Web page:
Archive for February, 2015

Valerie’s Closet

Monday, February 23rd, 2015

I am so pleased to tell you all that we have a new line of project bags in store. What makes them even more special is that it is one of our very own staff that is making them!! For those of you that frequent the North Van shop you already know Valerie Jeffrey, but for those of you that haven’t ventured over there, let me introduce you to her and her new, gorgeous project bag line- Valerie’s Closet.


These are the “Snap” bags. They have a magnetic strip closer, that easily snaps open and closed. As you can see they come in great, fun, funky fabrics, are the perfect size, lightweight and super functional!


Next are the “Humbu” bags. These are smaller than the Snap bags, perfect for socks and knitting accessories and tools. They are made of a heavier, almost quilted like fabric with a zipper closer.


Each one of Valerie’s bags are unique and honestly a work of art. I was so fortunate to have won one in our secret santa Christmas party one year (sorry to whom ever I stole it from ;) ) and I covet it…it actually sits on my fire place mantel it is so gorgeous!

Designing a sweater: Part 2

Monday, February 16th, 2015

A few weeks back, I introduced a new project of mine with a little backstory. I left off that post with a picture of my initial sketch and key design elements.

Now, before I get too heavily invested in choosing specific motifs and stitch patterns, I like to work out a few swatches with the yarn. Sometimes I’ll start swatching motifs immediately, if I know I’m going to be working with a yarn with which I am familiar. This begs the question: What yarn am I going to use for this sweater?

I wanted something in the 20-22st/4″ range (DK to worsted), because I didn’t want it to be too bulky (but also not so fine that it takes forevvvvvver). I prefer to work in wool, or wool blends, however the future wearer of this sweater does have moderately sensitive skin, so nothing too “traditional” – that means a superwash or merino wool yarn. I wanted to have a good range of colours to choose from (since I knew I would be working with neutral colours, it was very important to have enough colours to choose from). And finally, I wanted it to be relatively inexpensive, so none of my favourite top-shelf fancy hand-dyed, luxury blends for this project.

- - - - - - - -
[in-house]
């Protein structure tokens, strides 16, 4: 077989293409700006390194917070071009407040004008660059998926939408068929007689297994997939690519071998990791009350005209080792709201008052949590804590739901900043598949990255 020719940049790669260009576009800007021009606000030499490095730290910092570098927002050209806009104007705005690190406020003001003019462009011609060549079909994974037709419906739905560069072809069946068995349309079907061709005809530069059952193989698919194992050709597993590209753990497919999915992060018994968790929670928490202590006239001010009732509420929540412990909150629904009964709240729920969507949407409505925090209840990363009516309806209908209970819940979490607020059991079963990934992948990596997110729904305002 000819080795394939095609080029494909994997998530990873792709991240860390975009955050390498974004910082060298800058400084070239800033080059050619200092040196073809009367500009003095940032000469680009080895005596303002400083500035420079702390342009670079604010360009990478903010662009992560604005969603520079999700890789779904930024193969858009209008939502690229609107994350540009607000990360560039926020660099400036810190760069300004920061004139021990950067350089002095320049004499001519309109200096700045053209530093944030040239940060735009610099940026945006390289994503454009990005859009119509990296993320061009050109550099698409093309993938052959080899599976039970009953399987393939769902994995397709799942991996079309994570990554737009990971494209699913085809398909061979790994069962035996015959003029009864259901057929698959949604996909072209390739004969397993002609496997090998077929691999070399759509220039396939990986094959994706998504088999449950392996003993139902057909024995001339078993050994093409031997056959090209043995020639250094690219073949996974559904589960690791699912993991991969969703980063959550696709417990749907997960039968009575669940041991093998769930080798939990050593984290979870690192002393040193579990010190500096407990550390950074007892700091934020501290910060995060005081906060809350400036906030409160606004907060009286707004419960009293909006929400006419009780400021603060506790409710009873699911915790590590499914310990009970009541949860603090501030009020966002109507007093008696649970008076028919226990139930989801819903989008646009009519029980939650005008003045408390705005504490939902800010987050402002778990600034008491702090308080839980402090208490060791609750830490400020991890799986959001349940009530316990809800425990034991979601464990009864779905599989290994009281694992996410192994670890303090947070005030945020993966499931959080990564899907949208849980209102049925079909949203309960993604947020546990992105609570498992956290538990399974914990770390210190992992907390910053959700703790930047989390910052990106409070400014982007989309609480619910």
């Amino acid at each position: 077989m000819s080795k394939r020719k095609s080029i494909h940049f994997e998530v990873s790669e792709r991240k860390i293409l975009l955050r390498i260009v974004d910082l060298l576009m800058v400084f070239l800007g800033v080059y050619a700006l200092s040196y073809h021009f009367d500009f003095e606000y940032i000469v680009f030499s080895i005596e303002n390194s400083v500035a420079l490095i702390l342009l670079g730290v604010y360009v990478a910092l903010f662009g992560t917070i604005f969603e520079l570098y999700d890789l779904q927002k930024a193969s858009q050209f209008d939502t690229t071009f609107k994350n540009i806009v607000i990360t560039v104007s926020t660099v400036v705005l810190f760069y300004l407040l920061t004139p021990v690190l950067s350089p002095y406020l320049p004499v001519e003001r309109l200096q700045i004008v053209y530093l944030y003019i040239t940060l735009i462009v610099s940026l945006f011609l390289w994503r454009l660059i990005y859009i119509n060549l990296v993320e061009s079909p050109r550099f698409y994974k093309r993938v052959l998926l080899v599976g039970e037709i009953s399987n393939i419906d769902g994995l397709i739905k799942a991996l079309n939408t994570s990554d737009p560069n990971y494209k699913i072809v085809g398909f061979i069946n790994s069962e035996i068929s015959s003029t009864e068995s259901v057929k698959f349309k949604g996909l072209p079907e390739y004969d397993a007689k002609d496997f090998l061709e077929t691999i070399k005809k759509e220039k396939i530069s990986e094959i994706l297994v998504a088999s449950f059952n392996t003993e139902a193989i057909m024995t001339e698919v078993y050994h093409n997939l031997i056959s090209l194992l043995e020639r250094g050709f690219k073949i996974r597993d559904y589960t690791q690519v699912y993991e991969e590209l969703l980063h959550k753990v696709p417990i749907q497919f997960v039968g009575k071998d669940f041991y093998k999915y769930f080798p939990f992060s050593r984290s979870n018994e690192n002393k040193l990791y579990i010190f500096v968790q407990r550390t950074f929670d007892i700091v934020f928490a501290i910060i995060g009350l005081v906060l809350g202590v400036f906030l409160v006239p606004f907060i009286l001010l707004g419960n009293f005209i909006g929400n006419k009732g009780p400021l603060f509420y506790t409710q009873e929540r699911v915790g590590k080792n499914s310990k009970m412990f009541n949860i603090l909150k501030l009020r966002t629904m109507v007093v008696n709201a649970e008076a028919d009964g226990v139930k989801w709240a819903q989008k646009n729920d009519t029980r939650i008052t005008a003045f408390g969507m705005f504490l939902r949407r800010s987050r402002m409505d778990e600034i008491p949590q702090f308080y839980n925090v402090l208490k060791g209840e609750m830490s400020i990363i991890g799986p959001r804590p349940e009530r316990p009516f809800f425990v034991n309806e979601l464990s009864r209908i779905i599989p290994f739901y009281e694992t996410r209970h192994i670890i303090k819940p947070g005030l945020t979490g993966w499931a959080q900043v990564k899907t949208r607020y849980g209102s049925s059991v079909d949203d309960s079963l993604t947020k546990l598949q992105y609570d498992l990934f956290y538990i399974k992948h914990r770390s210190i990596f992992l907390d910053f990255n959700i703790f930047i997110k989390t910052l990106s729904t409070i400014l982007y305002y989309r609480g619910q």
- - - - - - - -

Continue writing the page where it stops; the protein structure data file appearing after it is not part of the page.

My final choice? Rowan Pure Wool Worsted. I’d consider it a light worsted, it is reasonably priced, comes in a huuuuuge number of colours, is superwash, 100% wool, and I kind of just wanted to give it a try.


Choosing colours… Well, you may remember my earlier post on colour theory (note to self: work on part 2 of that series) where I focused on the importance of considering colour value when knitting colourwork. Well, knowing that I was going to be working three yarns that did not differ greatly in hue – paying close attention to value was especially critical for this project!

I basically just pulled out all the neutral options we had, and started by getting rid of the ones that didn’t appeal. I immediately tossed the pure white and dark black, as I was worried they would be too dramatic. None of the greys were really calling to me, and my partner had expressed a desire for warmer tones in the sweater, so I opted to stick to creams and browns. I slowly whittled it down to three – no real rhyme or reason beyond ensuring I had a high, low, and mid valued yarn, and three colours that looked nice together.


For the record, the colours I chose are 102 (cream), 103 (light brown), and 110 (dark heather brown).

Next up was swatching. Well, the first phase of swatching. When I work on a large project, it is often an iterative process. In this case, I had a loose idea of the kinds of motifs I wanted, so I just drew from my mental stockpile of easy patterns and went nuts. I always like to swatch with the yarn in plain stockinette (sometimes in a few needle sizes), and then in each of the stitch patterns to be used in the item. Here, I had examples of low density (the lice motif at the top), high density (the crosses and naughts), and mid density (the chevrons) stranded colourwork motifs. This photo was taken post-blocking, and you can actually see quite clearly just how much firmer the fabric is over a high-density motif – this is clearly going to be a structural concern when planning a multi-patterned sweater (at least 5 or 6 different motifs).